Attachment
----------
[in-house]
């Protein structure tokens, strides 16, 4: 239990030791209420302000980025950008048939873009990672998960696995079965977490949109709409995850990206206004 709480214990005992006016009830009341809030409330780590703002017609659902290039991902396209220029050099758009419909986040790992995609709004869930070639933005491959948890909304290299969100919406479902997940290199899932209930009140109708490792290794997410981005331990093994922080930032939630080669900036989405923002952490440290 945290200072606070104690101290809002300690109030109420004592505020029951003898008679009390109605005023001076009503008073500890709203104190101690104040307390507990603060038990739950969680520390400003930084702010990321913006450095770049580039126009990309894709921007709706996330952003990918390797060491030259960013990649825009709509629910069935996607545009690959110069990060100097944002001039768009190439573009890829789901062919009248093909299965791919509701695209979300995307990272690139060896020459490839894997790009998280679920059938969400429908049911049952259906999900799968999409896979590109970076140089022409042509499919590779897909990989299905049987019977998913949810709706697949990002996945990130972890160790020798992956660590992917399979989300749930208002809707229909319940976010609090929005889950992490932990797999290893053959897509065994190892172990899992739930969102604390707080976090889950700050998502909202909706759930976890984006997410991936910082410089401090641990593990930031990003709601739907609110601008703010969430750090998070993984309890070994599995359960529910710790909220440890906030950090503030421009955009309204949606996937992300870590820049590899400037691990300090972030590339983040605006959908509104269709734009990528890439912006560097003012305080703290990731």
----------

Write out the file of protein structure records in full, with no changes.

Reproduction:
[in-house]
């Protein structure tokens, strides 16, 4: 239990030791209420302000980025950008048939873009990672998960696995079965977490949109709409995850990206206004 709480214990005992006016009830009341809030409330780590703002017609659902290039991902396209220029050099758009419909986040790992995609709004869930070639933005491959948890909304290299969100919406479902997940290199899932209930009140109708490792290794997410981005331990093994922080930032939630080669900036989405923002952490440290 945290200072606070104690101290809002300690109030109420004592505020029951003898008679009390109605005023001076009503008073500890709203104190101690104040307390507990603060038990739950969680520390400003930084702010990321913006450095770049580039126009990309894709921007709706996330952003990918390797060491030259960013990649825009709509629910069935996607545009690959110069990060100097944002001039768009190439573009890829789901062919009248093909299965791919509701695209979300995307990272690139060896020459490839894997790009998280679920059938969400429908049911049952259906999900799968999409896979590109970076140089022409042509499919590779897909990989299905049987019977998913949810709706697949990002996945990130972890160790020798992956660590992917399979989300749930208002809707229909319940976010609090929005889950992490932990797999290893053959897509065994190892172990899992739930969102604390707080976090889950700050998502909202909706759930976890984006997410991936910082410089401090641990593990930031990003709601739907609110601008703010969430750090998070993984309890070994599995359960529910710790909220440890906030950090503030421009955009309204949606996937992300870590820049590899400037691990300090972030590339983040605006959908509104269709734009990528890439912006560097003012305080703290990731």